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Hear Them Roar: Noisy New World Monkeys

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Hear Them Roar: Noisy New World Monkeys

Hear Them Roar: Noisy New World Monkeys

Hear Them Roar: Noisy New World Monkeys

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  • <iframe src="https://www.npr.org/player/embed/92926828/92983095" width="100%" height="290" frameborder="0" scrolling="no" title="NPR embedded audio player">
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A howler monkey bellows in the jungle. When several get together to roar, they can be heard from three miles away. Theo Allofs/Corbis hide caption

toggle caption Theo Allofs/Corbis

A howler monkey bellows in the jungle. When several get together to roar, they can be heard from three miles away.

Theo Allofs/Corbis

Biologist Greg Budney sets out well before dawn in the Peten region of Guatemala to record a chorus of howler monkeys as they wake.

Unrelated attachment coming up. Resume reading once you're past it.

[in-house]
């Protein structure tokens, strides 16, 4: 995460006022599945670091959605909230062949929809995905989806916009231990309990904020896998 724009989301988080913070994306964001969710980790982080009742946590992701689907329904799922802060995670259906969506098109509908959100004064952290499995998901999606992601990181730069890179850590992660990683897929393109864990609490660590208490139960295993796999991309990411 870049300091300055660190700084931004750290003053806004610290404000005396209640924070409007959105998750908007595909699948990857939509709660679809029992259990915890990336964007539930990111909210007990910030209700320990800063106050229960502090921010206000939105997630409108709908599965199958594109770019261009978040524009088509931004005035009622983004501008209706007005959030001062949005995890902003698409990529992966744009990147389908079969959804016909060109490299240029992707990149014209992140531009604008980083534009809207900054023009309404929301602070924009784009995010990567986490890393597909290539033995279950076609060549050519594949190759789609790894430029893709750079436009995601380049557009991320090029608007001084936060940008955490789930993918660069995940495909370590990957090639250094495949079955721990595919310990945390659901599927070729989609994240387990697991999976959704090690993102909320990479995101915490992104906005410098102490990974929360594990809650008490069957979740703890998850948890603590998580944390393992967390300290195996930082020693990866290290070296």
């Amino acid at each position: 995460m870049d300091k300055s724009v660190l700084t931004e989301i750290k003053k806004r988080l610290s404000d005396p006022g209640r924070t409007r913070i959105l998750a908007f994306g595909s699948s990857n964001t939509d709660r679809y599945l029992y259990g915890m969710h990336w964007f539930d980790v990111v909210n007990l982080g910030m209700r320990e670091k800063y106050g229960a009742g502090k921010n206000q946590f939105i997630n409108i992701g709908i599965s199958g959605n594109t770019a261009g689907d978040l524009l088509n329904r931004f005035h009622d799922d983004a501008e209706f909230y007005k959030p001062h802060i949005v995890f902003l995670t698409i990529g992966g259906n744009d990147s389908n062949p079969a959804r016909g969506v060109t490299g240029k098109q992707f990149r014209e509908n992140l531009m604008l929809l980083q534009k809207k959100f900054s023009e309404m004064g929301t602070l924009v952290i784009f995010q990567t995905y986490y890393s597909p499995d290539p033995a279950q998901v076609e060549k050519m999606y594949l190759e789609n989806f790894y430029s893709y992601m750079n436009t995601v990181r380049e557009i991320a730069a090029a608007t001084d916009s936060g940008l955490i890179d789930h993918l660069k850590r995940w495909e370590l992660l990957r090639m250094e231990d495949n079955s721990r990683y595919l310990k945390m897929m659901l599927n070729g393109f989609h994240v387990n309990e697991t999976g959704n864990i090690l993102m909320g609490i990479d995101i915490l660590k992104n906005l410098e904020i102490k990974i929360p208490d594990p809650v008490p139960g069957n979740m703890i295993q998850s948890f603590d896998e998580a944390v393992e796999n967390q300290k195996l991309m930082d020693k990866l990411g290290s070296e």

"I love this sound," he says. "It's one of the great sounds of tropical forests: the voice of howler monkeys."

The biggest of the New World monkeys, black howlers are found in tropical regions of Central and South America. They're up to 3 feet tall, not counting the tail, and spend most of their time in trees.

When several get together to roar, you can hear them from three miles away.

"The males, in particular, have a large throat sac, which they expand when they vocalize, so they're a pretty formidable-looking primate," says Budney.

The morning bellows of howlers are as much a hallmark of tropical forests as the toucan's calls.

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